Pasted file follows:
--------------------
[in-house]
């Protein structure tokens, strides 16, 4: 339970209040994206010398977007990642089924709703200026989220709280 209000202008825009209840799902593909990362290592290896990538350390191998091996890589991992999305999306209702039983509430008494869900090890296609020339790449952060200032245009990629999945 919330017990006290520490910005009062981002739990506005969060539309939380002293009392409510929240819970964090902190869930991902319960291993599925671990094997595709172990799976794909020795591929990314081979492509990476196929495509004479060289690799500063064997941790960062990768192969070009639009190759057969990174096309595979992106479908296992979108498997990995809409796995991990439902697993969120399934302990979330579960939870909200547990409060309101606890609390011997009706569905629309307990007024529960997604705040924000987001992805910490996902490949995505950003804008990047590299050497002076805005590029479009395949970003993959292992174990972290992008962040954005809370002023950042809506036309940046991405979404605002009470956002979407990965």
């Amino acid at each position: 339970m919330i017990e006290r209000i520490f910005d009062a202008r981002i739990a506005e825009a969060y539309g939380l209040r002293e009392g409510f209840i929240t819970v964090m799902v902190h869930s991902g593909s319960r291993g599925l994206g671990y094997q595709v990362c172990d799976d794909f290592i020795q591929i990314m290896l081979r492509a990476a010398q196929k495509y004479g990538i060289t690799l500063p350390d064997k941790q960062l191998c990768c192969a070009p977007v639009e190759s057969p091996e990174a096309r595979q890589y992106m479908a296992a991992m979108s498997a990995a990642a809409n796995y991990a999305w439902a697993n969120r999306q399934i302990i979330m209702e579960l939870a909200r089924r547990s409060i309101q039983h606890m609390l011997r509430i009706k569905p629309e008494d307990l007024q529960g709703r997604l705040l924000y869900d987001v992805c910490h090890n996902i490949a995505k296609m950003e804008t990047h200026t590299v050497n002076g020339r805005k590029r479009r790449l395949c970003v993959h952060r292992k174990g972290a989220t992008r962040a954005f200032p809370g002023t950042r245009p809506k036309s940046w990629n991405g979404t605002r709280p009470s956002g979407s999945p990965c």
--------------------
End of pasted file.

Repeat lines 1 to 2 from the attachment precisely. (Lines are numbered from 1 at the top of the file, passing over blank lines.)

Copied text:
[in-house]
């Protein structure tokens, strides 16, 4: 339970209040994206010398977007990642089924709703200026989220709280 209000202008825009209840799902593909990362290592290896990538350390191998091996890589991992999305999306209702039983509430008494869900090890296609020339790449952060200032245009990629999945 919330017990006290520490910005009062981002739990506005969060539309939380002293009392409510929240819970964090902190869930991902319960291993599925671990094997595709172990799976794909020795591929990314081979492509990476196929495509004479060289690799500063064997941790960062990768192969070009639009190759057969990174096309595979992106479908296992979108498997990995809409796995991990439902697993969120399934302990979330579960939870909200547990409060309101606890609390011997009706569905629309307990007024529960997604705040924000987001992805910490996902490949995505950003804008990047590299050497002076805005590029479009395949970003993959292992174990972290992008962040954005809370002023950042809506036309940046991405979404605002009470956002979407990965």